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The Eagle Rehab halls are alive with the sound of music

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Elizabeth Jacobs plays the recently donated keyboard at the Sunnyside Eagle Rehabilitation facility. The keyboard was donated by Smith Funeral Home in Sunnyside in memory of Heather Smith, the owners' daughter.

When Elizabeth Jacobs plays the piano, a feeling of peace settles in her soul and joy begins to arise.

She's been playing the piano for as long as she can remember.

"I started playing at a very young age," she said.

When Sunnyside's Smith Funeral Home donated an electric keyboard to Sunnyside's Eagle Rehabilitation, the 79-year-old, a patient at the facility, was struck with joy.

Jacobs says she's been playing the newly donated keyboard since its arrival two weeks ago. She added it completes the chapel's ambiance and the music draws a crowd of interested onlookers.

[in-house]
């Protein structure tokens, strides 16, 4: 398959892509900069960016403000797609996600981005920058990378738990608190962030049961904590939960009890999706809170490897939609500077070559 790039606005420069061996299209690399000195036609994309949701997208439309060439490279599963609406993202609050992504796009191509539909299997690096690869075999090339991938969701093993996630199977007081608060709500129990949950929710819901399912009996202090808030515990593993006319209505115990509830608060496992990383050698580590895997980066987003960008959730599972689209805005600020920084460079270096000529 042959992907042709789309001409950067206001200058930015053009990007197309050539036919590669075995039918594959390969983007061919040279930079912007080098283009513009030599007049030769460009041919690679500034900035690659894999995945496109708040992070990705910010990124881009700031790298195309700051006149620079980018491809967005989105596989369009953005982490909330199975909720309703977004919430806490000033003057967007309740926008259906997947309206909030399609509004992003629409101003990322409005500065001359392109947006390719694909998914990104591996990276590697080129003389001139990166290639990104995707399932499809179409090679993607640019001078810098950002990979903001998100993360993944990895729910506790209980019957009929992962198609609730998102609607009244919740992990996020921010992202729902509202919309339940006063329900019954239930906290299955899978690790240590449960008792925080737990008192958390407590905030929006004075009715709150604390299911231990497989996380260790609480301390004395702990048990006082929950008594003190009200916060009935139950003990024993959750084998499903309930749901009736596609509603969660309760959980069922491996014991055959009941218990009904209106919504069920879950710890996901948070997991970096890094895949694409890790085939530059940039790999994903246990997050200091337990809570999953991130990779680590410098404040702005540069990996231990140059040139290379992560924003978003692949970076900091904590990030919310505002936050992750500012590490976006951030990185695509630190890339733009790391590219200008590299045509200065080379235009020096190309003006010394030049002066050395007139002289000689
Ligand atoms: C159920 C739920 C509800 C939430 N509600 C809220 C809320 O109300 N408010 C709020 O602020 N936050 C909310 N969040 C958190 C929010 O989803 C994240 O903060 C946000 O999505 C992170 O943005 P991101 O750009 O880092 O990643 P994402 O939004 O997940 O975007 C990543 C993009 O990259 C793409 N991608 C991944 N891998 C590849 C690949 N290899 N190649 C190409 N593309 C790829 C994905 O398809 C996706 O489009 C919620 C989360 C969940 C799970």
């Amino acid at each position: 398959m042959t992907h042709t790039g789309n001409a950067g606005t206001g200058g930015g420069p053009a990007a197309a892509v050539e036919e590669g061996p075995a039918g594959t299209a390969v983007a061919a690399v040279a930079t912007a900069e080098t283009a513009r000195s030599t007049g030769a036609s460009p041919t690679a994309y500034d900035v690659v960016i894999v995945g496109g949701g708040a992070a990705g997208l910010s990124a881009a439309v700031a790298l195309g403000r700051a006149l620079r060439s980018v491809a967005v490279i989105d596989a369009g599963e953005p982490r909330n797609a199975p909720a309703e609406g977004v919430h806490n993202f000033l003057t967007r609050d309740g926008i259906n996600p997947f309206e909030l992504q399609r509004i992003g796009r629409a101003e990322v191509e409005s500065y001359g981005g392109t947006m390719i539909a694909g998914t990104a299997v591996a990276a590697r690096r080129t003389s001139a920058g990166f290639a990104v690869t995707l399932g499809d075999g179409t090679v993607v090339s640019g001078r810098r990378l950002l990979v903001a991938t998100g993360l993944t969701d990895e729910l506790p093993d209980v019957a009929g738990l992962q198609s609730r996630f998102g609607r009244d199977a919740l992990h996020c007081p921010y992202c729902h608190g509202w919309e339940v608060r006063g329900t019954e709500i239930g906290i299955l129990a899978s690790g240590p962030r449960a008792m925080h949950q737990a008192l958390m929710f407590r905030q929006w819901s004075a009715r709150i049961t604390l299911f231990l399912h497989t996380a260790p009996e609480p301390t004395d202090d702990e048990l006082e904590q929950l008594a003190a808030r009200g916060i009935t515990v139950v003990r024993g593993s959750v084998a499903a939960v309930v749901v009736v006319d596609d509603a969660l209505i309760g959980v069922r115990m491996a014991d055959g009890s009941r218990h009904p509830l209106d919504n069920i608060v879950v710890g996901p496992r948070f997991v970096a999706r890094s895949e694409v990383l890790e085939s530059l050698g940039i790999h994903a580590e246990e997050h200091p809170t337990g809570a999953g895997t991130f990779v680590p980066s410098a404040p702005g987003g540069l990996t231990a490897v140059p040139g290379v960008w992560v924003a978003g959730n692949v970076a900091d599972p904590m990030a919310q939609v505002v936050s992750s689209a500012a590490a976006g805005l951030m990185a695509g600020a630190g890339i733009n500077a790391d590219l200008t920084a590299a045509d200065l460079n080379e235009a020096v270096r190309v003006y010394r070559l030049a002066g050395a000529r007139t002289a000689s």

The Smith family at the local funeral home decided it was time to give back to the rehabilitation facility after their 33-year-old daughter Heather Smith passed away nearly one year ago.

"It's in memory of Heather," said her brother, Grant Smith.

The siblings often visited Eagle Rehabilitation (formerly known as Hillcrest Manor) during Christmas time dressed as Santa Claus and an elf. Smith says the family knew that the facility had a need for a keyboard and they wanted to do something for the facility in honor of his sister.

"We've had a special connection with the people over there for a long time," he added.

Eagle Rehabilitation Administrator Mary Arthur and Jacobs agree the donation is appreciated by both staff and patients at the facility.

"It's a much appreciated gift," said Jacobs.

"It sounds beautiful too," added Arthur.

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